The volume as a whole, however, embodies Fussell’s notion that travelers are interesting in that they represent a lost past of elite adventure. A few articles provoke useful questions. For instance, John Rodenbeck aims to resuscitate the reputation of one of Edward Said’s targets, Edward Lane, in a detailed discussion of Said’s com ments on this figure in Orientalism. Rodenbeck is not the first to point out that Said was unnecessarily harsh in his portrayal of the relatively sympathetic Lane. Rodenbeck argues that Lane was a remarkable figure who spent many years acquainting himself with the inhabitants of Egypt, more than any other scholar or traveler of the period. Rodenbeck’s article is an informative companion to Said’s well-known passages on Lane. However, Rodenbeck’s attempt to discredit Said by stating that Said never actu ally read Manners and Customs of the Modern Egyptians does not have any bearing on Said’s main argument that travelers, even Lane, contributed to colonialism because of their social and political position.
Another piece that attempts to complicate Said’s monolithic view of European travelers is John David Ragan’s essay on French women travelers, which includes a discussion of Suzanne Voilquin, the Saint-Simonian who worked in Egypt from 1834 to 1836. Voilquin’s experiences as a working-class French woman who worked closely with Egyptian reformers are in striking contrast to the normative experiences of male leisure travelers. Her 1866 memoir remains relatively unknown in comparison to those by Th?ophile Gautier and Gustave Flaubert. Ragan argues that Voilquin’s absence from the canon of travel writers reflects the way that Orientalism operated as a popular consensus that determined which books received public attention, circulation, and renown.
Ragan’s point about reception is further illustrated by Marianna Taymanova’s piece on Alexandre Dumas in Egypt, in which she convincingly argues that he never set foot in Egypt in order to produce his 1839 travel memoir Quinze jours au Sinai. In fact, to write his account, Dumas relied entirely on reading other travelers’ memoirs (much like Jules Verne, another famous French author who wrote about travel without traveling himself). The fact that this apocryphal ‘memoir’ achieved great popularity, whereas a ‘genuine’ and unusual memoir like Voilquin’s disappeared quickly from circulation, reveals a great deal about the formations and limitations of the canon of travel literature.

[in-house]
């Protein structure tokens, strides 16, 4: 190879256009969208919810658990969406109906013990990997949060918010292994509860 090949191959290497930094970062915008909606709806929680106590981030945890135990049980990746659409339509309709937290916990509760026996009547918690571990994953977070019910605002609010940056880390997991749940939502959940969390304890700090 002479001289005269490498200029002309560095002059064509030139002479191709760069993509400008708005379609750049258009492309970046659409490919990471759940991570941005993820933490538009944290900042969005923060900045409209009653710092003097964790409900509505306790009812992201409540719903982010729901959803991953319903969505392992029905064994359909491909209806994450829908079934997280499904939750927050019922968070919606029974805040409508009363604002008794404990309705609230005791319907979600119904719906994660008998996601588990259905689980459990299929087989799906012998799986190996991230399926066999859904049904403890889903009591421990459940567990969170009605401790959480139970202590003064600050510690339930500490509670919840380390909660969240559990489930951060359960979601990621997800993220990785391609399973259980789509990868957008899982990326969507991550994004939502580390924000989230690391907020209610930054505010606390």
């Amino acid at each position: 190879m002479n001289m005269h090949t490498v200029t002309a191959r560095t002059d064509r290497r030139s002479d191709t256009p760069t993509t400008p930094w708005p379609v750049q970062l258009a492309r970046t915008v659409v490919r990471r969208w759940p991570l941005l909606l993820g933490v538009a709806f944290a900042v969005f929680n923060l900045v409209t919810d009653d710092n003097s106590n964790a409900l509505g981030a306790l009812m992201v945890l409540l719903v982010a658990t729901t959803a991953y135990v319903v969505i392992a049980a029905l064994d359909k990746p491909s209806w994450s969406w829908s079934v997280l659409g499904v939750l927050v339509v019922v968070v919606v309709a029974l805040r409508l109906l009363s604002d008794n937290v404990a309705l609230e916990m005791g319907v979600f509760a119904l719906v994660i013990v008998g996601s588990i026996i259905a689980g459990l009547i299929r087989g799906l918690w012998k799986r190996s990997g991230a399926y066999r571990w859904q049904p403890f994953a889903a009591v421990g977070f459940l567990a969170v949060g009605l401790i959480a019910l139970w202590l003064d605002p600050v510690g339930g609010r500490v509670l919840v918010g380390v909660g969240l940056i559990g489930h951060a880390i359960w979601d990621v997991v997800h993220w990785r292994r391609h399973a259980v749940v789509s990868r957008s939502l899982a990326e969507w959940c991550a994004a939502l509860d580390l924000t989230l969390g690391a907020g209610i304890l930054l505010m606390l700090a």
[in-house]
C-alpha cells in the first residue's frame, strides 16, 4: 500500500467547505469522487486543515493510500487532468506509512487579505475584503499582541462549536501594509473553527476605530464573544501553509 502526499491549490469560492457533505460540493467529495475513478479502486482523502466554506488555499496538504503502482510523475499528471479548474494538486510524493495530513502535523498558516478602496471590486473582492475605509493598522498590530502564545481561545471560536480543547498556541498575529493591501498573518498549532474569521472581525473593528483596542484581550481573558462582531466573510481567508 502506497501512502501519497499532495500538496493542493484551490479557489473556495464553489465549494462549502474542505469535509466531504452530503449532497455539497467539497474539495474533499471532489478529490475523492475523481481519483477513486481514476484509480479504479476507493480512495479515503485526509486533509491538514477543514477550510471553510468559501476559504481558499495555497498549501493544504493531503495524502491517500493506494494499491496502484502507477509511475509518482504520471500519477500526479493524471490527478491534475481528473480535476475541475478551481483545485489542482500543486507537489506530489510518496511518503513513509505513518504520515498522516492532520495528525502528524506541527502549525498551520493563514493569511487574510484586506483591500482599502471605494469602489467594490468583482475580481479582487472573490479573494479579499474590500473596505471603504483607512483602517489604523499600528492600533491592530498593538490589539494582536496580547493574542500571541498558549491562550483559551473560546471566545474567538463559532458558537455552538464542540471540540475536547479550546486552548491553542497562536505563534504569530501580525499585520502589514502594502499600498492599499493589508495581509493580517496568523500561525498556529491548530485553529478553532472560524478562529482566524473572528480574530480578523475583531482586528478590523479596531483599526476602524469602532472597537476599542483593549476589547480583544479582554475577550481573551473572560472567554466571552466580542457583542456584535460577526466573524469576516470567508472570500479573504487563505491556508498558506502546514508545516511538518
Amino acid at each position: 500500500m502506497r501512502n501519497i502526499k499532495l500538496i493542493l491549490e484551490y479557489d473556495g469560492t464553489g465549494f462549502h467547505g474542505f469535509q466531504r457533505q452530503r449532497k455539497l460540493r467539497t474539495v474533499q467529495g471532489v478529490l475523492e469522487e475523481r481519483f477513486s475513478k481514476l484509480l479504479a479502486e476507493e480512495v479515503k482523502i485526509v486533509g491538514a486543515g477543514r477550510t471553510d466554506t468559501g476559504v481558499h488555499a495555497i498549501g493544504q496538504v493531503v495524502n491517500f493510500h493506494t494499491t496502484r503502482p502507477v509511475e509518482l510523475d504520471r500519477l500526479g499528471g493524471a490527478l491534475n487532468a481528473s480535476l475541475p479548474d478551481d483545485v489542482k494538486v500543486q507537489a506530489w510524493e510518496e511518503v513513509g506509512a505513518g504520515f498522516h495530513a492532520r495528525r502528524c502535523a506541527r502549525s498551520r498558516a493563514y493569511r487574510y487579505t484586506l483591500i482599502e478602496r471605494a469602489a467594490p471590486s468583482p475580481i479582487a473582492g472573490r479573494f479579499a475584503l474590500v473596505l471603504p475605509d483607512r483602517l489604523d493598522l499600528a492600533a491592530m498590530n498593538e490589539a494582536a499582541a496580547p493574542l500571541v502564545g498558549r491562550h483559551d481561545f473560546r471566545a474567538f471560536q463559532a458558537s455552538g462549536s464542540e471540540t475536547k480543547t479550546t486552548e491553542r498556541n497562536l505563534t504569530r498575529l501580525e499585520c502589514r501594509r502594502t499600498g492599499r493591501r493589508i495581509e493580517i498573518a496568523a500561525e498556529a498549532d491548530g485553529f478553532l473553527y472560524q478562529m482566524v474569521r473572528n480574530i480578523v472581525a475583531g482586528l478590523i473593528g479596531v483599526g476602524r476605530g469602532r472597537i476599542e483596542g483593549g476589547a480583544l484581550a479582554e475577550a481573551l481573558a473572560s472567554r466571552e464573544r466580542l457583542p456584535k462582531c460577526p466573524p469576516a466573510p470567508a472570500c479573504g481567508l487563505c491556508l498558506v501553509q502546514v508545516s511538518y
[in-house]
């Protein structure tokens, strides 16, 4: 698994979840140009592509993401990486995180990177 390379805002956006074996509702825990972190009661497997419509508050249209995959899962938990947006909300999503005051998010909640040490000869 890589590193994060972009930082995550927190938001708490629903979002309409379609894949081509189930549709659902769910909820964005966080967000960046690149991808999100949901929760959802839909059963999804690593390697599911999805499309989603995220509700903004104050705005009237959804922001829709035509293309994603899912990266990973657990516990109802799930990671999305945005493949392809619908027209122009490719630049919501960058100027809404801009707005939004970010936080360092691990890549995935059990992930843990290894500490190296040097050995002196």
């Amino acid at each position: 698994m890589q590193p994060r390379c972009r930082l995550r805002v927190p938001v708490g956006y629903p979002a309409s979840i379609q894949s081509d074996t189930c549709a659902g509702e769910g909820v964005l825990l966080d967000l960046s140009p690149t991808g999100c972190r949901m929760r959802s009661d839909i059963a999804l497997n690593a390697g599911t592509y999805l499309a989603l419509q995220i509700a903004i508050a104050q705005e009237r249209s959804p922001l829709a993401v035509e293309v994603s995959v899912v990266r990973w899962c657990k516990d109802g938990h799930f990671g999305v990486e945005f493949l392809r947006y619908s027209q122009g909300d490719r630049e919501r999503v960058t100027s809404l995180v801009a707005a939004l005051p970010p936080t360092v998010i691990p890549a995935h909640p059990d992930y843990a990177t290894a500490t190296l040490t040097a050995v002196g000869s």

The authors in this volume unfortunately tend to reproduce many of the Romantic images of the traveler in Egypt. For the most part, they assume, like Fussell, that the category of ‘traveler’ is self-evident and that it is intrinsically different from, and superior to, the category of ‘tourist.’ The majority of the travelers who appear here are Egyptologists, writers, and artists, who left behind writings and images of their journeys. It is unfortunate that we know less about travelers who did not leave such detailed records, and that there has been relatively little effort to research leisure travelers. In fact, rather than discussing ‘travelers in Egypt, ‘ this book primarily covers British and French scholarly and literary travelers of the 1830s and 1840s.
Moreover, by focusing on strict biographical accounts of these scholarly and literary travelers, the authors in this book give the impression that European travel in Egypt is only interesting because of its impact on European Egyptology and literature. By refusing for the most part to engage with Edward Said’s critique of Orientalist travelers, these authors attempt to ignore three decades of academic discussion over the production of colonial knowledge. Only Hussein M. Fahim’s article mentions one of the main effects of European travel writing?the creation of Europe’s dual image of Egypt, as both ‘Oriental’ and Pharaonic. Travel writing encourages visitors to see Egypt in a certain way, according to preconceived images. The best discussion of this phenomenon to date is that in Timothy Mitchell’s Colonising Egypt. Mitchell argues that tourists and travelers, like government officials and sociologists, all shared a common view of the ‘ world-as-exhibition. ‘As the nineteenth century progressed, travelers increasingly came to Egypt expecting to see ‘Oriental life,’ and this expectation shaped the relationship between Europe and the Middle East. The act of travel itself remains undertheorized, for most of the major works on travel and tourism in sociology and anthropology do not address travel in a colonial or post-colonial context. Thus, there is a need for discussion of travelers in Egypt that goes beyond ‘elegy’ ? la Paul Fussell. The few in this volume who do address these critiques focus primarily on factual corrections to Orientalism, and, thus, fail to introduce new ideas to the debate.
Jessamine Price is a doctoral candidate in the joint program in the Departments of Middle Eastern Studies and History at New York University.